Experience Oxfordshire For Culture
Oxfordshire is a labyrinth of storied places and people. Standing in the ancient countryside of the county, it feels like you might be the first visitor to discover this land. Venture through the county, however, and you’ll discover thousands of years of culture. Start your journey on this 2 day itinerary in Oxford, an architectural gem and the world’s intellectual heart. Piercing Oxfordshire’s skyline with its spires and domes, this lively city provides an energetic contrast to the tranquility of Oxfordshire’s traditional market towns, such as Wallingford and Henley, which are nestled along the banks of the River Thames.
Day 1 – Oxford
Whilst you’re exploring the heart of Oxford, don’t miss the incredible museums. Choose from the Ashmolean museum, Britain’s first public museum and home to world-famous artefacts and collections, the History of Science Museum, the Museum of Natural History and neighbouring Pitt Rivers Museum, the University of Oxford’s quirky museum of anthropology and world archaeology.
Then, walk north from the city centre through University Parks. The beautiful park offers a choice of peaceful walks through. Feed ducks at the pond and discover the park’s Genetic Garden and collection of rare trees, before wandering along the river Cherwell and through Park Town to the Cherwell Boathouse.
Enjoy a delicious lunch at the Cherwell Boathouse Restaurant, renowned for its creative cooking. Idyllically located on the riverbank, soak up the tranquil atmosphere whilst indulging in fine food and wine.
Why not make the most of your trip and take part in the quintessentially Oxford activity of punting? At Cherwell Boathouse you can hire a punt! A timeless classic, take your punt and journey upstream or down river, admiring Oxford’s beautiful architecture and landscape from a unique perspective.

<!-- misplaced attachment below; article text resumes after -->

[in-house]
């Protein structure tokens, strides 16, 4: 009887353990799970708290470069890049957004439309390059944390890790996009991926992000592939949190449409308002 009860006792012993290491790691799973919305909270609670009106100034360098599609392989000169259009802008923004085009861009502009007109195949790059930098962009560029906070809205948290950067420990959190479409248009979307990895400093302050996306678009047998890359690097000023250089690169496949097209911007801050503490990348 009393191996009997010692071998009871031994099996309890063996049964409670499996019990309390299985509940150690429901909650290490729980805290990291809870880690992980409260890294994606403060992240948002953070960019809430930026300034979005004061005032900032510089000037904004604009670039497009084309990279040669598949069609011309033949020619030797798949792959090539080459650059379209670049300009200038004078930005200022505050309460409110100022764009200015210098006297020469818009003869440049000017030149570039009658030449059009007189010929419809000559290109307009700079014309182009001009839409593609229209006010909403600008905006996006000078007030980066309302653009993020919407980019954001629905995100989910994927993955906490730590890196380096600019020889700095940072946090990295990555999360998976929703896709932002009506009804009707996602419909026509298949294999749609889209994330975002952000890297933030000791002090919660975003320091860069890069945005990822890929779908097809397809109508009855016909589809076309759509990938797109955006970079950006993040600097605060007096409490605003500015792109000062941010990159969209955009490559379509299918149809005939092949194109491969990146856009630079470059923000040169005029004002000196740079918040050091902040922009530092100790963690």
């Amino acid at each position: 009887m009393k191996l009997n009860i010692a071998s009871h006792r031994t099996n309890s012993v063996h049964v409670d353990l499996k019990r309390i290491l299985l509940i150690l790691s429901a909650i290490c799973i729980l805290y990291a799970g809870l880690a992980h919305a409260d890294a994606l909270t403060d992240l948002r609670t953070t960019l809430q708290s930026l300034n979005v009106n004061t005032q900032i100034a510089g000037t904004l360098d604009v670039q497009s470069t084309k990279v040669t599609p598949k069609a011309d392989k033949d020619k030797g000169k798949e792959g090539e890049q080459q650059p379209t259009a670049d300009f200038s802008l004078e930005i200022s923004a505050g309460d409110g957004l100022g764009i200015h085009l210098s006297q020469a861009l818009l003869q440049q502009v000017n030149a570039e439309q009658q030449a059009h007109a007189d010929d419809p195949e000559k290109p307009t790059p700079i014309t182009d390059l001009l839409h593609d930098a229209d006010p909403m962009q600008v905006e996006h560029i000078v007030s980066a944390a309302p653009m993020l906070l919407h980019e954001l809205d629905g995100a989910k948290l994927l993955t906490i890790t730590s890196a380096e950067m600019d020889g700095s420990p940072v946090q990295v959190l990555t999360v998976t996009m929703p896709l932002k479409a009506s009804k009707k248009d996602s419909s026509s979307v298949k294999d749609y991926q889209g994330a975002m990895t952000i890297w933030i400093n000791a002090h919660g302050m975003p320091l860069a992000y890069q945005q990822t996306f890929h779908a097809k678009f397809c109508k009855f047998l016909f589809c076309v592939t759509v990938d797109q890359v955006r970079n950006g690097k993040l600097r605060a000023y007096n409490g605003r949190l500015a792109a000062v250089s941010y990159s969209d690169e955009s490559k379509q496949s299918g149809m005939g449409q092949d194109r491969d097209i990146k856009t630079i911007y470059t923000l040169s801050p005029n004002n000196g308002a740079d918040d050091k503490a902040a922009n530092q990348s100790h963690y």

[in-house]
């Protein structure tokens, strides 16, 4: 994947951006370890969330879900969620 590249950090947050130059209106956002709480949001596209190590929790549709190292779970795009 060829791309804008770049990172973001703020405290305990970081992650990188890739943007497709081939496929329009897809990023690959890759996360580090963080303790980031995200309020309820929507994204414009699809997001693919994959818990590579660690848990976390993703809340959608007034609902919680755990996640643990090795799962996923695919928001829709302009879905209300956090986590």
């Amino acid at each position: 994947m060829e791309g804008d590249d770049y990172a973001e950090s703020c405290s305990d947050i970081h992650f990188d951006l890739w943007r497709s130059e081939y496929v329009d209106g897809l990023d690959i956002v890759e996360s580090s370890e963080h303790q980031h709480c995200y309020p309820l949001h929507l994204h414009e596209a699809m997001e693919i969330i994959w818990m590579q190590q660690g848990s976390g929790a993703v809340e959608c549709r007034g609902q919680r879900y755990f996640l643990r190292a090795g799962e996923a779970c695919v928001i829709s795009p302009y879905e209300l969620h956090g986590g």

After your punting adventure, wander back towards the city centre through University Parks. Back in the city centre, take a stroll around cobbled Radcliffe Square to drink in 360 degree views of the Radcliffe Camera.
Nearby are the Bodleian Libraries, among the most famous libraries in the world – for their exceptional collection of books and manuscripts, but also for their historic buildings, some of which have remained in continuous use since the Middle Ages. Take a tour of the libraries, including the Divinity School, a masterpiece of English Gothic architecture, and the medieval Duke Humfrey’s Library. The more modern Western Library offers two free exhibitions featuring notable works from the Bodleian’s collections which are well worth a visit.
If you wander around Oxford in the evening, as you pass the University of Oxford college chapels you’ll hear the faint music of the college choirs singing. Immerse yourself in the experience of Choral Evensong, which happens every evening during University term-time.
Oxford’s stunning historic venues also play host to a busy calendar of concerts and recitals. See world-renowned musicians and artists play in intimate venues such as the iconic Sheldonian Theatre or the Holywell Music Room, said to be the oldest purpose-built music room in Europe.